Sermons from St Faith's

Fr Gerwyn Capon: Ascension Day 2006

‘Risen, Ascended, Glorified’

The great cornerstone events in the life of Jesus have inspired painters and various artists to create many wonderful images that help us draw near to the mystery of our faith: the Incarnation, Mary with the Infant Jesus, the scene around the Crib, the Cross, the Risen Christ bearing his wounds to the first believers. Whether we are looking at Giotto or Caravaggio, a fresco by Fra Angelico or Michaelangelo, the Church’s iconography has been pretty camp at the best of times but when we come to the Ascension, pictures suddenly begin to lose the plot, I feel. Take for instance the frescoes, if that is not too generous a term, around the little altar in one of the side chapels at the Shrine of Our Lady of Walsingham, dedicated to the Ascension of Our Lord - it is Blackpool gone to the Wash - lurid blue swirls and puffy white clouds and an image of the soles of Jesus’ feet disappearing into the highest heaven, rocketing like superman into space. The artist has tried to inject some kind of 3-D perspective on the figure of Jesus with the result that it looks as if Our Lord and Saviour has been subjected before take off, to a quick bit of emergency liposuction. Perhaps that’s the way of it, how else are we going to have the confidence to hang around the celestial city in the company of all those heavenly bodies without spending eternity in abject paranoia?

In Rome recently I managed to see, in the Vatican Museums, one of the most thought- provoking depictions of the Ascension, completed by the artist Raphael; Christ is taken up into heaven, heaved up by accompanying angels, his right arm held tightly by God the Father at the wrist. It is a scene almost of rescue - Jesus has accomplished his mission and is now  taken back  into the safety  of heaven,  rather like  a man  being hauled  back into a boat from the sea. You get the impression that Jesus is welcomed back into the embrace of heaven, having been so coldly and dangerously treated whilst he had existed in the realm of humankind. An interesting perspective but not one, I fear, that I warm to. What we celebrate at the Ascension is much more profound I think and does not involve Jesus escaping from us back to safety where he can remain unmolested but rather, it is we who are carried into the safety of heaven with him.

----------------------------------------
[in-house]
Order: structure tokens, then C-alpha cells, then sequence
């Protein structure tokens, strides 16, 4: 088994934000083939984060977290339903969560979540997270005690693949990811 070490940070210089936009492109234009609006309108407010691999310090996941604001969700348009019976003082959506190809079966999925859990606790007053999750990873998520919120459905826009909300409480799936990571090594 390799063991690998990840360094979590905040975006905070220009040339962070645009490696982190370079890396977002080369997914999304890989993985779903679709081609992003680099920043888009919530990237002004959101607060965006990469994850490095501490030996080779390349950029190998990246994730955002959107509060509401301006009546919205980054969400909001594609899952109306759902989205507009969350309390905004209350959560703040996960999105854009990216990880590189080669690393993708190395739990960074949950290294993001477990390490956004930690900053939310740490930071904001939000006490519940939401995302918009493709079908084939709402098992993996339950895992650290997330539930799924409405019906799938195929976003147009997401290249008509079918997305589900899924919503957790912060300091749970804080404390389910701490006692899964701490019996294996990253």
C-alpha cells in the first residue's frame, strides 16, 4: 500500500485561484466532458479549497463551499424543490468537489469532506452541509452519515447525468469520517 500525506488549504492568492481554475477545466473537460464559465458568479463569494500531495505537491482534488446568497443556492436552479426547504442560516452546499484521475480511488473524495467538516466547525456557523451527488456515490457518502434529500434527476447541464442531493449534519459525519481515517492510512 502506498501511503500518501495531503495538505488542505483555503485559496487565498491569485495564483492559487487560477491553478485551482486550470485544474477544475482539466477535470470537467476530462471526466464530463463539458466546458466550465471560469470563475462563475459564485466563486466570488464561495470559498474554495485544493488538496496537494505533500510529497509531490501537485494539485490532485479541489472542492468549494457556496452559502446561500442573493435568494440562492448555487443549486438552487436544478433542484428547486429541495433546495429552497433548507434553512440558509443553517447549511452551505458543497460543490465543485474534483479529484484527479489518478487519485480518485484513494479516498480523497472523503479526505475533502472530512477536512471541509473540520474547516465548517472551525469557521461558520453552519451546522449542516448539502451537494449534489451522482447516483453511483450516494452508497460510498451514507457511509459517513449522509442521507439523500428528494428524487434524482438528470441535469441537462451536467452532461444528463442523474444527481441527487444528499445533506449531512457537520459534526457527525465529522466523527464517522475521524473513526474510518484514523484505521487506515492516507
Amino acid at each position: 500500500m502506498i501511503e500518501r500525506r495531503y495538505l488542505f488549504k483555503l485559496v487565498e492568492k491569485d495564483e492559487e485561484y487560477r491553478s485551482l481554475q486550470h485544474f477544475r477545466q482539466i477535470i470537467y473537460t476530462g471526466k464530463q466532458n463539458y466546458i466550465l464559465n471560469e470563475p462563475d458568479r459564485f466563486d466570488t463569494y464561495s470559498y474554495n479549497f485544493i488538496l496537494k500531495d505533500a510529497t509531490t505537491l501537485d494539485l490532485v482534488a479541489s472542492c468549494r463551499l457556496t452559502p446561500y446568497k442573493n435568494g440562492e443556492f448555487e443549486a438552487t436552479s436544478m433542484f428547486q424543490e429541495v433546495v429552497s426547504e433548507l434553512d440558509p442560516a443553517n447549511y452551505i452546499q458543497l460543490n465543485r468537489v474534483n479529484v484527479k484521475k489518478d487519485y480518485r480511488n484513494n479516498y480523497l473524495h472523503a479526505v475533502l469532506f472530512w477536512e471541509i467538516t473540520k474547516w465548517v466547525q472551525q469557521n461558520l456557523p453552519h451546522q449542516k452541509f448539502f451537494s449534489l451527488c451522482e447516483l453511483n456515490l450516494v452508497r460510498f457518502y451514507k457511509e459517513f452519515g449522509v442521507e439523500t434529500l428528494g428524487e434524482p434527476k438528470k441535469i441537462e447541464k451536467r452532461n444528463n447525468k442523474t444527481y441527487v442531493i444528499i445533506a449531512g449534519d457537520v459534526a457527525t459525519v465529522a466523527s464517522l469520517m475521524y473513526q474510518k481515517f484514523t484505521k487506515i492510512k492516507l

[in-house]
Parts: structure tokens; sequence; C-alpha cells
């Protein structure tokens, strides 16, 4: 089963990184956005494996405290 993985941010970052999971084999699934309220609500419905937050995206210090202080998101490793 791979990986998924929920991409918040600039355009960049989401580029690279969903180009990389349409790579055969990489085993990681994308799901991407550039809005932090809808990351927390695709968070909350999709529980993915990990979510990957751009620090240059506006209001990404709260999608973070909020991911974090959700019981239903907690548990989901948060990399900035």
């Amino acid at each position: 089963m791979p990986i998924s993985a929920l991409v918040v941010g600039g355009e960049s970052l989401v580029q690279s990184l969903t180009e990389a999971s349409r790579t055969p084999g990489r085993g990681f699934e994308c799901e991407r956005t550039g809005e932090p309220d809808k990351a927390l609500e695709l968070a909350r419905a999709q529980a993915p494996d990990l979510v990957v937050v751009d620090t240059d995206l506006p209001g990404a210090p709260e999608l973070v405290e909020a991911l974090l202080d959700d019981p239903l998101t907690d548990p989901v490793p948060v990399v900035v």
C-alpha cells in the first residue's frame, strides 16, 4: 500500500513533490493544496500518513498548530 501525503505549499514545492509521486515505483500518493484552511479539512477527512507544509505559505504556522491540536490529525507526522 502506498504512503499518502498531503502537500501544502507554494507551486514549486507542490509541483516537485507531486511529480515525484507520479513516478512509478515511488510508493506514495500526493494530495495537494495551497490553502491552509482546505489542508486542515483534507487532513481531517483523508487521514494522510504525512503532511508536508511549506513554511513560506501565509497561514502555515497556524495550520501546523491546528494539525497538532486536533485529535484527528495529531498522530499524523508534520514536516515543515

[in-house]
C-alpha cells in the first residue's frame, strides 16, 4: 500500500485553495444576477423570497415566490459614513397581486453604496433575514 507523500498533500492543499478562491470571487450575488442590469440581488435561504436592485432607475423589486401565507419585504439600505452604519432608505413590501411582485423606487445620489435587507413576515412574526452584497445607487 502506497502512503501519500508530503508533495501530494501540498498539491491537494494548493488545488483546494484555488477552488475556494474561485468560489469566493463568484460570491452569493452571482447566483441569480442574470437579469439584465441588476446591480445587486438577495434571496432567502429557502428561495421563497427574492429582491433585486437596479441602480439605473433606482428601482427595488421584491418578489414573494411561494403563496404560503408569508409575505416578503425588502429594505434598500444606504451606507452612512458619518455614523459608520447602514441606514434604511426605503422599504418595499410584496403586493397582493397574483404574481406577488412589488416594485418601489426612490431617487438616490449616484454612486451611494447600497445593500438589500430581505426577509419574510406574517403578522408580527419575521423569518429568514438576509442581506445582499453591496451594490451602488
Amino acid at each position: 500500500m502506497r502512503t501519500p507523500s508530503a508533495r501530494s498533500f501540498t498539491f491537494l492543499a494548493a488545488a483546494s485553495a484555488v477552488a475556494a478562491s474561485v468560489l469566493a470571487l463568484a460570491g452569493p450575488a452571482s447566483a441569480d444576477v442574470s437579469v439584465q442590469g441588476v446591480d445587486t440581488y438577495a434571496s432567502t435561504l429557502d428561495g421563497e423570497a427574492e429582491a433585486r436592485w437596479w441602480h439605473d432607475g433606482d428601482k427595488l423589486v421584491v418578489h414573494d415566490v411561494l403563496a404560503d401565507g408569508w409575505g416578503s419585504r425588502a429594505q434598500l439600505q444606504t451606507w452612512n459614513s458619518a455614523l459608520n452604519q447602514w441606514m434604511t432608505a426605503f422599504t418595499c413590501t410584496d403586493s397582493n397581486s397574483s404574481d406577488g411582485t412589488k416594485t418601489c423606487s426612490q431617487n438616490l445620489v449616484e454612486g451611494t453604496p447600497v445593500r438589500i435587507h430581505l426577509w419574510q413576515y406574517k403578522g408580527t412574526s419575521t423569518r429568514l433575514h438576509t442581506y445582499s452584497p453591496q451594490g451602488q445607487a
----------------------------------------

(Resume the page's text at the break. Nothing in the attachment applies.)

What we see in Raphael’s picture then, is a rescue, our rescue, our very being taken up into the life of God. In Raphael’s picture, it is possible to see the tension of the sinews and muscles of the arm stretched out holding Jesus - God using all his strength as it were, because it is not just Jesus who is being lifted up, it is the weight of all humanity that is being brought up into his presence, and into his love. God is welcoming humanity back into the society of the eternal things, so we are again united with what God envisaged and intended from the beginning. This is the deepest mystery of the Ascension and the firmest hope we have - as God came down as the Word, so the Word now takes us back into the life of the Father.

About this mystery, all that Leo the Great could say of the Ascension, preaching to his students, was this:  And so our Redeemer’s visible presence has passed into the sacraments. Our faith is nobler and stronger because sight has been replaced by a faith that is accepted by believing hearts, enlightened through the spirit of God.

Many theologians have written of the Ascension that it is a crowning moment for Jesus; he is lifted up, as St John records. This “taking up” of Christ has significance for the church in that through it, the life of faith is explained, sustained and completed.

Life is explained because through The Ascension we see that the life we receive by faith, now has a destiny - to be with God. We are not just a load of chemicals and protoplasm - we are now joined with God through Christ and inseparable from his love - we are given meaning, ultimate meaning. So life is explained. Through the Ascension, life is sustained - Jesus has left his Spirit here - the spirit that is the engine of the Christian life, the spirit that kindles in us the life of faith and holiness of living. The spirit keeps us trusting and hopeful.

And if the Ascension explains life and sustains life, it also completes life. Jesus says, as St John records, “when I shall be lifted up from the earth, I shall draw all people to myself” - for in Jesus we find all that we need, the complete life that brings all our broken pieces into one, for it is through the risen life of Christ that all are made alive.

So whatever your picture is of the Ascension, let it call us to risk being lifted by Christ, to allow him to do this for us. We are more important to God than we dare sometimes to think, for as that early church Father Ireneus has said the glory of God is the living man, and the life of man is the vision of God. We are made for the life of heaven.

“Alleluia, alleluia – Risen, Ascended, Glorified”

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